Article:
Denby thinks that modern day cultural values like religion, classical music, paintings and high arts have lost their authority. In this he fully blames the federal government because of its failure to make sure that most schools in the United States of America teach music and arts in their syllabuses. He describes this as tragic because most kids grow without watching live performances but they instead rely on electronic media wholly. The media houses have compromised the integrity of the contents that they broadcast and write. Most of them present and promote the use of street languages in their presentations. Street languages are normally full of dirty contents. Some talk shows aired on the popular stations are not worthwhile to be watched by the growing American kids as this hinders their positive behavioral growth and development. The government has a role to play in this, because though it should not enact censure measures, it should at least formulate policies to regulate the content that is aired on television.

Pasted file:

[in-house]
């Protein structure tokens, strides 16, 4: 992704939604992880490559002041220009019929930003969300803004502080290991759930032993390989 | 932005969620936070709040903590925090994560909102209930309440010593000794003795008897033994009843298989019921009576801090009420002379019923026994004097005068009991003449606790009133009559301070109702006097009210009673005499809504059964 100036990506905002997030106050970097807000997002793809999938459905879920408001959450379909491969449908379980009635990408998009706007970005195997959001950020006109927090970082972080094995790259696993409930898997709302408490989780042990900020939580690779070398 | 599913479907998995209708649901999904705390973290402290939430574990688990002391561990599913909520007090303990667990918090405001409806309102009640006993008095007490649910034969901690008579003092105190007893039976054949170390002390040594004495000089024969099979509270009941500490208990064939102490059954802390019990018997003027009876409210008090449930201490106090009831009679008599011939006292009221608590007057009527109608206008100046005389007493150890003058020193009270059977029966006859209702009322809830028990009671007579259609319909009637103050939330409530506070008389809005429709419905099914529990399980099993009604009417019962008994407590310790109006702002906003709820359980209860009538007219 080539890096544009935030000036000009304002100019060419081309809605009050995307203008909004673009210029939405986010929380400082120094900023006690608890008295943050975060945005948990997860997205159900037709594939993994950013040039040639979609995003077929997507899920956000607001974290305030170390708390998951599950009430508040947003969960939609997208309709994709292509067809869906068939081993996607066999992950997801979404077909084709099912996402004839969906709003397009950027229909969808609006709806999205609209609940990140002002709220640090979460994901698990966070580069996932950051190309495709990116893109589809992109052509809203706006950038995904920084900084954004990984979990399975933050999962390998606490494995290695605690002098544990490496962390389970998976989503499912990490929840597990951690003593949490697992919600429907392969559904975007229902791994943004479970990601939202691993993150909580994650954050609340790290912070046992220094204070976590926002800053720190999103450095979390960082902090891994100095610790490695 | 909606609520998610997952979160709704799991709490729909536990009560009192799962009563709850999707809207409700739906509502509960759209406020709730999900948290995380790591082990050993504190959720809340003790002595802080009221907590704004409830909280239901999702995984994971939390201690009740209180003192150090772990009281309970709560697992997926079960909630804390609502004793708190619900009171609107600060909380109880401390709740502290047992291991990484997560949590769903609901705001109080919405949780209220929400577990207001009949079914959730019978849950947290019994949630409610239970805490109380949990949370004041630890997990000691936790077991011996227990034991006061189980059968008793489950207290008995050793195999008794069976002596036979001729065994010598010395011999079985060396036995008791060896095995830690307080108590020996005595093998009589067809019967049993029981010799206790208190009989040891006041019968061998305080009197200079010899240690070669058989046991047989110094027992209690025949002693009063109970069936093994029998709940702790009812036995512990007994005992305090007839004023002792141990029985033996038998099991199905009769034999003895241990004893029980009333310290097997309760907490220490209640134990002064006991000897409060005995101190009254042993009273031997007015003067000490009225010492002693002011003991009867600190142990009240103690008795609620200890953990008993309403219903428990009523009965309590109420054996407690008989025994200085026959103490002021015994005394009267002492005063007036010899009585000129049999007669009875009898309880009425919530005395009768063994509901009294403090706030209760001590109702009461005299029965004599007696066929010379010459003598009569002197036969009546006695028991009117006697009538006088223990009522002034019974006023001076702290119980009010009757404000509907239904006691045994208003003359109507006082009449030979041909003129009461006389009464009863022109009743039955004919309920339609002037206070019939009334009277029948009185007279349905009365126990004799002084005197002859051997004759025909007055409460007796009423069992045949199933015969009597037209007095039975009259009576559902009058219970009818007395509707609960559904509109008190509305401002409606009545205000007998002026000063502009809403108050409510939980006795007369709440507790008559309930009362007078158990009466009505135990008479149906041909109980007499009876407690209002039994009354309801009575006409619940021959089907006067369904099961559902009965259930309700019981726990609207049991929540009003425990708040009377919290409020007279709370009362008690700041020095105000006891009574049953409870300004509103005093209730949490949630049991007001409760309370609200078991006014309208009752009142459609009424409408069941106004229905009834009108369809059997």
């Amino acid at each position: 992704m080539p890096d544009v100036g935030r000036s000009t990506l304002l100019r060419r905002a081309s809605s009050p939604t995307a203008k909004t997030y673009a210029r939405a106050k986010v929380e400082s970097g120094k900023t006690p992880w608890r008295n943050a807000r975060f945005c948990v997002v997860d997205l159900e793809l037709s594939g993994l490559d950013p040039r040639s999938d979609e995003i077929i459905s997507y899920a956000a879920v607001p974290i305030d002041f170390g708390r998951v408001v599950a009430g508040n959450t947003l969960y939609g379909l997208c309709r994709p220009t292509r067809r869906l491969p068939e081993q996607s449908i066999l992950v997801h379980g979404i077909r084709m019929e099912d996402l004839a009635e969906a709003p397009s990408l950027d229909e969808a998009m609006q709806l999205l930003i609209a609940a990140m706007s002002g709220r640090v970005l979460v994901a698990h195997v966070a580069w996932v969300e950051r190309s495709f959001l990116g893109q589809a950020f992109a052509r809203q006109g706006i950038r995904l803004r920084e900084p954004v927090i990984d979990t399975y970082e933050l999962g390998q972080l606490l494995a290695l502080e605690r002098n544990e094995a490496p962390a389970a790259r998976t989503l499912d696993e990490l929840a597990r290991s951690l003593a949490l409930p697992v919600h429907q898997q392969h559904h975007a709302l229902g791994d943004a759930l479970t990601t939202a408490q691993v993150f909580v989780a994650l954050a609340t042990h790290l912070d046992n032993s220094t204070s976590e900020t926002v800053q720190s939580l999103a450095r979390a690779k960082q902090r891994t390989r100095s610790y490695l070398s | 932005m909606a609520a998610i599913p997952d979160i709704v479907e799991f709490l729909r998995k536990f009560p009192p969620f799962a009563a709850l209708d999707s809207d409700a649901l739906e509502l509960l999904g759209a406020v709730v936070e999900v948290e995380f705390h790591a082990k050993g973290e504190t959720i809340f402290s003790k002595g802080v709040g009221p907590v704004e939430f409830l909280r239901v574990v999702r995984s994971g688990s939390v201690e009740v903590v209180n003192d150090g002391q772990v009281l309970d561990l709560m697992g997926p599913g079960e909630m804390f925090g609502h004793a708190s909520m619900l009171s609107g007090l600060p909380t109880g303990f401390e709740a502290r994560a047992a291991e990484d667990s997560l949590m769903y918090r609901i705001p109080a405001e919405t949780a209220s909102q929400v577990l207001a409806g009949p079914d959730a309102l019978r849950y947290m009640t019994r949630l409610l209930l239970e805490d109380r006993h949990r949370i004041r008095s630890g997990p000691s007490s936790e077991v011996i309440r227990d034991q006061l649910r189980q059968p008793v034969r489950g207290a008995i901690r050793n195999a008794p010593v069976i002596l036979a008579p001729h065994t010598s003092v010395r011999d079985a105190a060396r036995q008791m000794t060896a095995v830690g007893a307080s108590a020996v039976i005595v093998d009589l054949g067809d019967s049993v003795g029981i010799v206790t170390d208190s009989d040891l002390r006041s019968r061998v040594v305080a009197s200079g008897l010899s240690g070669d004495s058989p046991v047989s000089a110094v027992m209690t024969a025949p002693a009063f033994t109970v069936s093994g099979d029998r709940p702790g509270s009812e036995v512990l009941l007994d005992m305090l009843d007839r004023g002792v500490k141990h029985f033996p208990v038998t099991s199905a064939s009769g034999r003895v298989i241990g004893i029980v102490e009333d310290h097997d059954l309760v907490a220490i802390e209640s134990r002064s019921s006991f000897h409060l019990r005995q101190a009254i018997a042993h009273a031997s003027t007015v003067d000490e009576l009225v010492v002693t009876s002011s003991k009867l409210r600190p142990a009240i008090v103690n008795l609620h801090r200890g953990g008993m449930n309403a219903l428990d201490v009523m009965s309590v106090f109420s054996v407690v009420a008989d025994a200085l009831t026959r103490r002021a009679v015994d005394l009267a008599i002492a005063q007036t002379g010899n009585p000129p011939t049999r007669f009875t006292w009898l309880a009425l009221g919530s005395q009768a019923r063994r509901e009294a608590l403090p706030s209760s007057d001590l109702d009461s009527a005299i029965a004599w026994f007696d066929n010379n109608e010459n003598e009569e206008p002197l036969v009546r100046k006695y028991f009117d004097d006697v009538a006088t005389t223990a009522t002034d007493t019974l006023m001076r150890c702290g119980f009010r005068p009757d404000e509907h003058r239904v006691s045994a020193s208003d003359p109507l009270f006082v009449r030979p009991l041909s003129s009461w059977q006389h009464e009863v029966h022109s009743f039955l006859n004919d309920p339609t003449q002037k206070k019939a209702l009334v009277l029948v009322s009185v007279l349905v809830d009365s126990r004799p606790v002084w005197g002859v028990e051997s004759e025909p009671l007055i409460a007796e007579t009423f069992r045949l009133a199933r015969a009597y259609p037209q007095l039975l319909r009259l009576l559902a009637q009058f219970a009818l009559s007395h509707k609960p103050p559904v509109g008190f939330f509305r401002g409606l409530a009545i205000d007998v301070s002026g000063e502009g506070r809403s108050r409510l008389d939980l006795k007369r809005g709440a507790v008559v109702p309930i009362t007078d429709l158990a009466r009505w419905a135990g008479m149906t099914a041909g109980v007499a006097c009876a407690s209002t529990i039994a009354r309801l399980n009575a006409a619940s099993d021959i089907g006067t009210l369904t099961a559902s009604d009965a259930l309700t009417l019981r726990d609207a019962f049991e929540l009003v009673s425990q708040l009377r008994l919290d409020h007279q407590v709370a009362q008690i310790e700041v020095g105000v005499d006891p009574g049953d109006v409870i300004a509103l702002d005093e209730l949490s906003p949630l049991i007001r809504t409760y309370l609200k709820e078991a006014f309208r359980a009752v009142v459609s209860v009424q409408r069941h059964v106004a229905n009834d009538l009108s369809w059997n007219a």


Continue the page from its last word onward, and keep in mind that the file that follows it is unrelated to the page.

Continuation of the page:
The parents have had a role to play as far as this damaging culture is concerned. As indicated earlier, most parents spend considerable amount of time with their kids. They should take time and give guidance to their children as to the best programs to be watched at what age. This is because when a kid is growing it becomes very vital for its parents to be the guiding light to the kid. Unfortunately, most parents have neglected this crucial duty and responsibility and watch their kids’ morals turned inside out by the movies as well as the programs they watch (Fasick, 1973). Parents also have got full power over electronic gadgets in their houses, thus they should use such control to make sure that their kids watch beneficial things only. For instance, they should block pornographic sites in the personal computers at home. They should also restrict the number of hours a week that their kids are exposed to electronic devices. This has the advantage of making ensuring minimal exposure to offensive contents through less contact with those gadgets. However, it becomes tricky when parents are watching the same things that they are discouraging their kids to watch. This is because parents are the first role model to a growing child and most kids tend to emulate their parents in everything what they do. Also with the rate of advancement and availability of electronic equipment the role of parents in shielding their children from damaging popular culture is becoming hard and complicated.